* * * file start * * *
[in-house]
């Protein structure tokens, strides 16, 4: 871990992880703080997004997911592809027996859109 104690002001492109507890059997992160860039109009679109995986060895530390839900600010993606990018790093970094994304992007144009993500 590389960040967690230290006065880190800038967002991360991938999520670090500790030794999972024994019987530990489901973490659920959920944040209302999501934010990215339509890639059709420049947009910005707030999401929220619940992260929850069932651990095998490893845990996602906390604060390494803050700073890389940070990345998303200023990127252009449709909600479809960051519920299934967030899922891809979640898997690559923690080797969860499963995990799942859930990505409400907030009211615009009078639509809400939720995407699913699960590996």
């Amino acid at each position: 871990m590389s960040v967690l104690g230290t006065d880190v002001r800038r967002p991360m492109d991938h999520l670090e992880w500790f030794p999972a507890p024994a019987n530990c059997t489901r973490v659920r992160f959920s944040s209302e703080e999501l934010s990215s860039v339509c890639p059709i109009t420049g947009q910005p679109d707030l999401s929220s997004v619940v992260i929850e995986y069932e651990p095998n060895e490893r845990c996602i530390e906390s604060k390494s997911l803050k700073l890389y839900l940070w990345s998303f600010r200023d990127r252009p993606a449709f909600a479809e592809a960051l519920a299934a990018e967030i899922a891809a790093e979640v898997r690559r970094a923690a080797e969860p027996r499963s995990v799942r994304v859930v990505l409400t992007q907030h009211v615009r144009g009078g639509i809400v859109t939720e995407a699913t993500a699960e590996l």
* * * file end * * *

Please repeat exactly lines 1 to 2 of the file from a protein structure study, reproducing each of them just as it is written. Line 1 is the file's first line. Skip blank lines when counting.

[in-house]
């Protein structure tokens, strides 16, 4: 871990992880703080997004997911592809027996859109 104690002001492109507890059997992160860039109009679109995986060895530390839900600010993606990018790093970094994304992007144009993500 590389960040967690230290006065880190800038967002991360991938999520670090500790030794999972024994019987530990489901973490659920959920944040209302999501934010990215339509890639059709420049947009910005707030999401929220619940992260929850069932651990095998490893845990996602906390604060390494803050700073890389940070990345998303200023990127252009449709909600479809960051519920299934967030899922891809979640898997690559923690080797969860499963995990799942859930990505409400907030009211615009009078639509809400939720995407699913699960590996």